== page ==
• Users Online: 89
  • Print this page
  • Email this page

 Table of Contents  
Year : 2021  |  Volume : 1  |  Issue : 2  |  Page : 352-353

Acquired postganglionic cholinergic dysautonomia – A rare clinical entity

1 Department of Ophthalmology, Little Flower Hospital, Angamaly, Kerala, India
2 Department of Neurology, Little Flower Hospital, Angamaly, Kerala, India

Date of Submission09-Jul-2020
Date of Acceptance08-Oct-2020
Date of Web Publication01-Apr-2021

Correspondence Address:
Dr. Meena Chembil Kakkitampara
“Lakshmi” P T Usha Road, Ernakulam - 682 011, Kerala
Login to access the Email id

Source of Support: None, Conflict of Interest: None

DOI: 10.4103/ijo.IJO_2214_20

Rights and Permissions

Acute dysautonomia or dysfunction of the autonomic nervous system is characterized by severe postganglionic sympathetic and parasympathetic dysfunction, with a relative or complete sparing of motor and sensory function. Acquired cholinergic dysautonomia, a very rare condition of failure of the parasympathetic system leads to complete bilateral internal ophthalmoplegia, impaired secretion of tears, and may present with visual symptoms. Herein, we report a rare case of acute cholinergic dysautonomia in an 11-year-old girl.

Keywords: Cholinergic, dysautonomia, internal ophthalmoplegia, postganglionic

How to cite this article:
Kakkitampara MC, Mohan M, Raju AS. Acquired postganglionic cholinergic dysautonomia – A rare clinical entity. Indian J Ophthalmol Case Rep 2021;1:352-3

How to cite this URL:
Kakkitampara MC, Mohan M, Raju AS. Acquired postganglionic cholinergic dysautonomia – A rare clinical entity. Indian J Ophthalmol Case Rep [serial online] 2021 [cited 2021 Aug 3];1:352-3. Available from: https://www.ijoreports.in/text.asp?2021/1/2/352/312363

Acquired acute dysautonomia presents dramatically and is often misdiagnosed initially. Dysautonomia refers to dysfunction of the autonomic nervous system, either partially or completely. The autonomic nervous system has a craniosacral parasympathetic, cholinergic division and a thoracolumbar sympathetic, noradrenergic component. Pure pandysautonomia, first described by Young et al. in 1969,[1] is characterized by severe postganglionic sympathetic and parasympathetic dysfunction, with relative or complete sparing of motor and sensory function[2] Initial symptoms are often gastrointestinal (nausea, vomiting, abdominal pain, and diarrhea), followed by orthostatic syncope, bladder dysfunction, impotence, and hyporeactive pupils.[3] Visual symptoms may rarely be the presenting manifestation.[4] Acquired cholinergic dysautonomia, limited to the cholinergic system, causes impaired lacrimation, bilateral internal ophthalmoplegia, and visceral dysfunction.[5] Symptoms of excessive cholinergic activity (diarrhea, hyperhidrosis, and hypersalivation) may briefly precede more sustained cholinergic hypofunction.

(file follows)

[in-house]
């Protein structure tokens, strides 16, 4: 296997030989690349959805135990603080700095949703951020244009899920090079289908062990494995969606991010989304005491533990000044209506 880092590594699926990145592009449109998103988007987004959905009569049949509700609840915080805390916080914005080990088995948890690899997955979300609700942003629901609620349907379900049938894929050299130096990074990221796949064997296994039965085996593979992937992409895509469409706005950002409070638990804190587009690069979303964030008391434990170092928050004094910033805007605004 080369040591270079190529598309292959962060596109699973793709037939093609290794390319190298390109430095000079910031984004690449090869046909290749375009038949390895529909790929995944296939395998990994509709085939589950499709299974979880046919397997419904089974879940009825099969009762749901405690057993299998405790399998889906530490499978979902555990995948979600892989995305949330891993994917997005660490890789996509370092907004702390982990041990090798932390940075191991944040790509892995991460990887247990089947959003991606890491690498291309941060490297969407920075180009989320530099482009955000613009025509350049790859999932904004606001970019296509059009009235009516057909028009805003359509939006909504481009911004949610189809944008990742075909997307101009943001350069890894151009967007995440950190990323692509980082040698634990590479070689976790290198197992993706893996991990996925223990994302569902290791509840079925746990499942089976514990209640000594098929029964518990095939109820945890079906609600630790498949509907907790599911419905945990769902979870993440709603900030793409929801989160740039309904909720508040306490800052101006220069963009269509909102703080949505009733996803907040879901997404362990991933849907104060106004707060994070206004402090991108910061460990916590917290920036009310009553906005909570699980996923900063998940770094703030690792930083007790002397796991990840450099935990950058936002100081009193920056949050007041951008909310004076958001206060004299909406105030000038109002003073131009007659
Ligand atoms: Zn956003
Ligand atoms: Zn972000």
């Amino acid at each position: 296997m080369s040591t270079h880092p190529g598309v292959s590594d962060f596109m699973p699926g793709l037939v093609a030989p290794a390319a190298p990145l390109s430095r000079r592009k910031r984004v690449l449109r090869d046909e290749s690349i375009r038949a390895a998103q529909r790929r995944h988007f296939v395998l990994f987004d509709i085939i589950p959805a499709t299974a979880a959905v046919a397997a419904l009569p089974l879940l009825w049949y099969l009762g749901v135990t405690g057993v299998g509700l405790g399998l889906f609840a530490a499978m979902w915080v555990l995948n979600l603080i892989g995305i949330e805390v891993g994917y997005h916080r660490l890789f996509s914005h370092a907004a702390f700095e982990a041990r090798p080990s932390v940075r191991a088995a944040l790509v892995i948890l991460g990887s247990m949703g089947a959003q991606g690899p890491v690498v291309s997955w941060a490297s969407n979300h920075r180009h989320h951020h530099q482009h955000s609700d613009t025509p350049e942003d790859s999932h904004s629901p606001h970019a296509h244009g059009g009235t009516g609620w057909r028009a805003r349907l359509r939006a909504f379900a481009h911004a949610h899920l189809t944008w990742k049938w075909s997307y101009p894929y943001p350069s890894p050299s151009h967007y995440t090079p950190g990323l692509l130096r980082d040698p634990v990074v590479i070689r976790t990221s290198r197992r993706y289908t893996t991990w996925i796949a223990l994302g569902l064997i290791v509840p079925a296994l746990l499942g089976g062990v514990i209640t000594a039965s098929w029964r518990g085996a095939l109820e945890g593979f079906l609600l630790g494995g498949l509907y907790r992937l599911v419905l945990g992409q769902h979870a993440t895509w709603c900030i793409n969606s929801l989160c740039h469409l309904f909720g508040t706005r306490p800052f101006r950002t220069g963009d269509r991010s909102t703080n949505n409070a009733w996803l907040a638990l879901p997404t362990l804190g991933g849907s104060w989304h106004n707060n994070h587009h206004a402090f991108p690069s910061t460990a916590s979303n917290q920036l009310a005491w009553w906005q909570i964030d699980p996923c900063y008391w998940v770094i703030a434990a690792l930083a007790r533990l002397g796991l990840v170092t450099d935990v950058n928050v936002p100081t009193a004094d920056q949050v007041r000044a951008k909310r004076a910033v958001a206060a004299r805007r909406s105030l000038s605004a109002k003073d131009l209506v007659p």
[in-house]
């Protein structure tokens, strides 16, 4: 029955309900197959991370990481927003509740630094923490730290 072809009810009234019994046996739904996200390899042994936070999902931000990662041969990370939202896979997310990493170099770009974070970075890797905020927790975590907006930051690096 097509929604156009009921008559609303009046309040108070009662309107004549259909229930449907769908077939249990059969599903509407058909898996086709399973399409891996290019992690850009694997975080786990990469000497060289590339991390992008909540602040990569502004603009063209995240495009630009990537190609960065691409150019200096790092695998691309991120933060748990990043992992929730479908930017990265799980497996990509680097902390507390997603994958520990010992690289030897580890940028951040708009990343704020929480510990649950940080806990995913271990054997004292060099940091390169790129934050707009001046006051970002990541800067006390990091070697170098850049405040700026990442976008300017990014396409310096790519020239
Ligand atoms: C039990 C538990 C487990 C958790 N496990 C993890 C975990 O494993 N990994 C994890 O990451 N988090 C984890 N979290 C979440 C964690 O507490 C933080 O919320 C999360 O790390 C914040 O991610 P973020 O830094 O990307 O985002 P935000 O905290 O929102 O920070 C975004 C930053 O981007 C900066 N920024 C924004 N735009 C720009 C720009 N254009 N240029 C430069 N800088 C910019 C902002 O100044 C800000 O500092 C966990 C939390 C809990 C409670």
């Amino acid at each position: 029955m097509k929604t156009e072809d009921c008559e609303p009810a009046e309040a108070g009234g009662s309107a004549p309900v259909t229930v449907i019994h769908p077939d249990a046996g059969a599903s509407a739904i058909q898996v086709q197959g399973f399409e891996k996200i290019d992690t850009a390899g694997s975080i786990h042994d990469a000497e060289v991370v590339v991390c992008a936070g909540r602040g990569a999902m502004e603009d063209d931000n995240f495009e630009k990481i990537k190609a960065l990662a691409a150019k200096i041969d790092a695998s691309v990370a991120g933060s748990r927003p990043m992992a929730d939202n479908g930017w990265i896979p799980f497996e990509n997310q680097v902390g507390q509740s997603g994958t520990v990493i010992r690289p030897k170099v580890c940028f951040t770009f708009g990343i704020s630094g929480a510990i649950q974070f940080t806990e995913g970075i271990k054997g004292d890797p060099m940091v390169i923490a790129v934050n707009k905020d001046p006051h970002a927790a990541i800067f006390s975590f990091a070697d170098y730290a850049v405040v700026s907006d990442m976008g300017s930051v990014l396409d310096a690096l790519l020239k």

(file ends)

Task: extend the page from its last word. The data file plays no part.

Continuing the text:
Herein, we report a case of acquired cholinergic dysautonomia, rarely encountered in the published ophthalmic literature.

  Case Report Top

An 11-year-old healthy girl presented with defective vision and photophobia of 3 months duration. She described a hot, burning sensation in both eyes while outdoors and absent tear secretion. Difficulty in swallowing and dry mouth were also reported. Her symptoms began acutely, a day after hospitalization with severe vomiting and diarrhea. The abdominal complaints were ascribed to gastroenteritis and treated with intravenous cefotaxime, ranitidine, ondansetron, lactobacillus, digestive enzymes, and camylofin dihydrochloride, a synthetic antimuscarinic smooth muscle relaxant. Her gastrointestinal (GI) disturbances improved gradually but ocular symptoms persisted. An ophthalmologist was consulted and topical pilocarpine was prescribed.

Her past ocular and medical histories were insignificant. She denied consumption of canned food, recent travel, and exposure to drugs, toxins, or medications other than those mentioned. No similar complaints had been described among family members or contacts concurrently or earlier.

She was alert, moderately built, and nourished. Pulse was regular at 100/min and supine blood pressure 100/60 mmHg, with no abnormal postural variation of either. Her skin and mouth were dry. Visual status showed: Right eye- 20/80, near vision N12 with +1.75DS/+0.50DC @ 100 degree 20/20 N6 and Left Eye- 20/80, near vision N12 with +1.75DS/+0.75DC @ 70 degree to 20/20, N6. Pupils were 5 mm, not constricting to direct or consensual light or attempted accommodation [Figure 1] but constricting to 0.1% pilocarpine [Figure 2]. Tear meniscus was reduced with tear-film breakup time shortened to less than 5 s. Schirmer's test gave a value of 2 mm in both eyes without paracaine. The anterior segment and fundus were otherwise normal. Ocular motility was full, including convergence.
Figure 1: 5 mm pupil not responding to light or accommodation

Click here to view
Figure 2: Hypersensitivity to 0.1% pilocarpine instilled in the right eye

Click here to view

Cognition, sensory and motor examination, and gait were normal. Knee jerk was normal but other deep tendon reflexes were hypoactive. Bedside autonomic function tests were negative. Hemogram, erythrocyte sedimentation rate (ESR), renal and liver function tests, serological testing for syphilis and porphyrins, antinuclear SS-A, SS-B, and acetylcholine receptor antibodies were all normal. Magnetic resonance imaging (MRI) of brain and nerve conduction studies showed no abnormality. Based on her ocular signs and systemic symptoms a diagnosis of acquired postganglionic cholinergic dysautonomia was made.